13th August 2009 by Henrik Liliendahl Sørensen
When doing B2C (business-to-consumer) activities often you really want to do B2H (business-to-household). But sometimes you also actually want B2C, having a dialogue with the individual customer. So yet again we have a Party Master Data hierarchy, here households each consisting of one or several consumers (typically a nuclear family). In Data Model language there is a parent-child relationship between households and consumers.
The classic reason for wanting to identify households is that it’s a waste of money sending several printed catalogues and other offline mailings to the same household. But a lot of other good reasons based on a shared household budget exist too.
Data captured about consumers could look like this (name, address, city):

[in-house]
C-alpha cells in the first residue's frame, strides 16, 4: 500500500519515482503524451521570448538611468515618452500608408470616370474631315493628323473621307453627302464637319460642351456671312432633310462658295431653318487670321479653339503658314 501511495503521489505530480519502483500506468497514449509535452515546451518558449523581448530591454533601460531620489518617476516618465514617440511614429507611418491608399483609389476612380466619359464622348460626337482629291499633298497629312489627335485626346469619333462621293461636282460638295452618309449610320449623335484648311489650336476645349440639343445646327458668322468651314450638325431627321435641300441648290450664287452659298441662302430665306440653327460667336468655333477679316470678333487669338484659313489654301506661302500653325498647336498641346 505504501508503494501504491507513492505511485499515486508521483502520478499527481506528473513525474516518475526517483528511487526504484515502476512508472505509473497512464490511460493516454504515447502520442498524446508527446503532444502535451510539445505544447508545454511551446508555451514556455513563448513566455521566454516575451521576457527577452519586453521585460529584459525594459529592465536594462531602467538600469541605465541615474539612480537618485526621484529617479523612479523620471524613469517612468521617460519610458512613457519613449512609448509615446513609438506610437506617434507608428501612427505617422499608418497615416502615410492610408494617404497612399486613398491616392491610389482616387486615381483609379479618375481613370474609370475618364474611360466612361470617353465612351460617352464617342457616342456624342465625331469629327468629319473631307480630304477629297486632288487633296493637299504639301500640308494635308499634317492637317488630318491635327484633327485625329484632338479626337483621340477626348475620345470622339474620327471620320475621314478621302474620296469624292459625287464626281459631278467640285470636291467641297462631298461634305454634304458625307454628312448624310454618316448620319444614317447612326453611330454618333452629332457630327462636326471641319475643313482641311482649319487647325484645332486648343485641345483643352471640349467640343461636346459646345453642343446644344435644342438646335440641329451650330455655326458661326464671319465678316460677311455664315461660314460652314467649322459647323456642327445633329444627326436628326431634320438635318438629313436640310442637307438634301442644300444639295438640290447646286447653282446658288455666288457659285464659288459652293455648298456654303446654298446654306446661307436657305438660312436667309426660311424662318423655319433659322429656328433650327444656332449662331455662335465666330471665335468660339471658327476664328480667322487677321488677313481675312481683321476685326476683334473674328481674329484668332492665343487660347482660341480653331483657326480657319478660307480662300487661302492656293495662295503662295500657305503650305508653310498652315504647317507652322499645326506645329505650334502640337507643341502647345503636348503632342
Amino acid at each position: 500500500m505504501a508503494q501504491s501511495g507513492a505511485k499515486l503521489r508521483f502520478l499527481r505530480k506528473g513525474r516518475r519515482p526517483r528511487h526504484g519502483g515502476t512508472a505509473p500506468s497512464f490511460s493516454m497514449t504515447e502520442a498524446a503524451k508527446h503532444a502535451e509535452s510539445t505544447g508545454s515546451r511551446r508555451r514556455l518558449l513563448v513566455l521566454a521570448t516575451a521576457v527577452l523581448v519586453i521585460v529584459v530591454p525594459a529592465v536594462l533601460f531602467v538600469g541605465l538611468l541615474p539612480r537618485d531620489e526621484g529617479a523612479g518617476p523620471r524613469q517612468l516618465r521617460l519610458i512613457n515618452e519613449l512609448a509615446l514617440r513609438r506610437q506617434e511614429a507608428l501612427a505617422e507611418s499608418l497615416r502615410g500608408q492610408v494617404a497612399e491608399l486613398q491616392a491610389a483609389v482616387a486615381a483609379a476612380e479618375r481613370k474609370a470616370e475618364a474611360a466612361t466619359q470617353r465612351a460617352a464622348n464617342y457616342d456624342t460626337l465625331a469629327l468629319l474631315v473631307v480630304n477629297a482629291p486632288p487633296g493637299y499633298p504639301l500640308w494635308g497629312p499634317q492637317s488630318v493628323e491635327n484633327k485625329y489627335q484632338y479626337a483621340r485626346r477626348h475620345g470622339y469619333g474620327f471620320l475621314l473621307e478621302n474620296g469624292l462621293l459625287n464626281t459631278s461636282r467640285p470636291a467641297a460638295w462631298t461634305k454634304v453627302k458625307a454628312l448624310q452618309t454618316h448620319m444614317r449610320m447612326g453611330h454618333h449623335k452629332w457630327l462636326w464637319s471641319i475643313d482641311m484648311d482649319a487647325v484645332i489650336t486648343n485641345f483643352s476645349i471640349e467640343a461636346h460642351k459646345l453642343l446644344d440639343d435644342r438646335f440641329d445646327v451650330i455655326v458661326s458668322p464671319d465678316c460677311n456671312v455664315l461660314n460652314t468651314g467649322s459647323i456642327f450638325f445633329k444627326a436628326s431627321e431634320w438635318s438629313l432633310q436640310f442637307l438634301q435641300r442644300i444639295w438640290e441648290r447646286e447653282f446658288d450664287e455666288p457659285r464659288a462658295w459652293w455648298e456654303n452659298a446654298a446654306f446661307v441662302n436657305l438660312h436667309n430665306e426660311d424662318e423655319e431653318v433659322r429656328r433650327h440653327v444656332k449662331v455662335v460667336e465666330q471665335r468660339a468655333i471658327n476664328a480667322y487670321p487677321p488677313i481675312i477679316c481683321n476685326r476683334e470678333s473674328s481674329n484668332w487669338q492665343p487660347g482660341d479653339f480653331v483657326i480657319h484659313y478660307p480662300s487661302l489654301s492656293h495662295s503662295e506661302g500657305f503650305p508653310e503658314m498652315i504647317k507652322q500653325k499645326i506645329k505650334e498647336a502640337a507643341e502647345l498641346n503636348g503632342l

Here it seems fair to assume that we have:
(About party master data entity types please have a look here.)
But this is an easy example compared to what you see when working with names and addresses. Among complications I have seen are:
In other words: The real world is not that simple and the picture of how households are forming does change.
Available composable methods for maintaining household information are:
(Original online location)
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